You see them at every MLS game. They stand behind the goals chanting and waving flags as the most rambunctious sections in the stadium. But where do the MLS supporters' groups come from?
Like many countries around the world, soccer in Italy is more like a religion than a civil activity. In many places, you're more likely to see a full stadium than a full cathedral. This is the atmosphere where the supporters' culture started.
Supporters' groups in Italy began in the late 1960s. They originally formed as a way to distribute tickets and arrange away trips for the most die-hard fans. Younger fans were attracted to the lifestyle of religiously following a team due to special reduced price campaigns put together by clubs located in the cheapest sections--usually located behind the goals.
As time went on, these groups began to develop a separate culture from the rest of the stadium. Calling themselves "tifosi" - Italian for fans - they would congregate in specific sections throughout the season.
In Italy, everyday life was brought into the stadiums for games. Many of the fans that were attracted to these groups were involved in political groups or movements and were used to quickly putting together displays to promote their cause. So, it comes as no surprise that those same types of displays soon made their way into the stadiums.
Banners would be draped over the front of the section and soon regular fans abandoned these sections to allow for these groups to show their displays. Another aspect that separated Italian fans from others around the world was their acceptance of other soccer cultures. They began using drums and horns, known as "Torcidas" from Brazil, and began lifting scarves and chanting as seen in England.
Terrace choreography became more advanced as the groups became more organized. These displays which included banners, flags, and pyrotechnics were called "tifo" taken from the word "tifosi." The fans who had formerly called themselves tifosi now began calling themselves "ultras."
The first group to use the term "ultra" was the Sampdoria Ultras from Genoa, founded in 1969. Over time, more and more groups began to use this term and eventually it became a description of a specific type of fan rather than any specific group.
To finance these displays, which were getting bigger and more expensive, the groups would take collections from their members and all were eager to contribute. In addition to the financial support, each member would be given a specific task such as acquiring certain materials for the display or setting up the display in the stadium.
While the tifo displays showed passion and love for their club, other aspects of Italian life began to show. Violence began to envelop the terraces as rival groups would take part in battles inside and outside of the stadium. Displays of racial discrimination and right wing propaganda have continued to cause trouble on the terraces.
With the start of Major League Soccer in 1996, the new clubs began to take part in this style which had become famous in Italy and spread throughout Europe and Latin America. The first two groups to form in support of MLS teams were La Barra Brava of D.C. United (named after the South American version of Ultras) and the Empire Supporters Club of the New York/New Jersey MetroStars, now the New York Red Bulls.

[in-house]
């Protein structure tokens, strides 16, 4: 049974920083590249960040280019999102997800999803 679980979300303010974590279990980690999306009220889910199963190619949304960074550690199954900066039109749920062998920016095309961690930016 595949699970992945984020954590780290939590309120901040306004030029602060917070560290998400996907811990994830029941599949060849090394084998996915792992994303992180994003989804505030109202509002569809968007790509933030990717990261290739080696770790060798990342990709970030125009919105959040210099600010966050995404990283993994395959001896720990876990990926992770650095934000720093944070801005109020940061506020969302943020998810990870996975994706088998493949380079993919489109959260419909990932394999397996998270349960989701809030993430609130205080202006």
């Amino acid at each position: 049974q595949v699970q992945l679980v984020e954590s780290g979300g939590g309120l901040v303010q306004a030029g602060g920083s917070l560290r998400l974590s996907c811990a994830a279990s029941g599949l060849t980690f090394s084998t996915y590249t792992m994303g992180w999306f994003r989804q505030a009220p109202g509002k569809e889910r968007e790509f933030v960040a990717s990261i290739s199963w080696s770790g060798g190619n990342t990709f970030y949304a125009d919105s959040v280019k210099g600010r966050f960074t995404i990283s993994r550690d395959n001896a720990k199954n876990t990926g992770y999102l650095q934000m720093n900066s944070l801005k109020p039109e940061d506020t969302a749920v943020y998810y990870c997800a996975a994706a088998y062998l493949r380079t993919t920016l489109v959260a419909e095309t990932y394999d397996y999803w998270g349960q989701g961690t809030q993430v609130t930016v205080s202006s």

As the league has matured, so too have the supporters' groups. Italian influence took root influencing displays; today, it's common to see flags waving, fans chanting, and tifo displays in the sections reserved for these groups.
While the groups continued to grow over the years, their popularity exploded as the league began to use them to market the league to a younger demographic. Today, to market themselves, MLS clubs use these supporters' groups more than they do the players on their roster.
These groups have taken many parts of the Italian Ultra scene and used them in a positive way. The displays have grown bigger and bigger each year to match the groups becoming larger and more boisterous. This has added to the atmosphere of MLS games and has helped the league become more popular.
One aspect MLS has tried to stay away from is the violence which has disgraced the Italian scene and they have generally been successful. The most dangerous situation at an MLS game came on July 20, 2008 when 100 Columbus Crew fans and 30 West Ham United fans clashed in Columbus during halftime of a friendly. Other than that attempt by Crew fans to emulate English hooliganism, which has become popular for some through the film Green Street Hooligans, most clubs have been able to focus on the positives of the scene.
In the melting pot that is the United States, soccer in this country has taken from many different cultures to create a culture of its own. Supporters' groups of teams at all levels have used these to support their club and promote the game. Hopefully the positives of the terrace culture continue to flourish as the negatives continue to be virtually non-existent.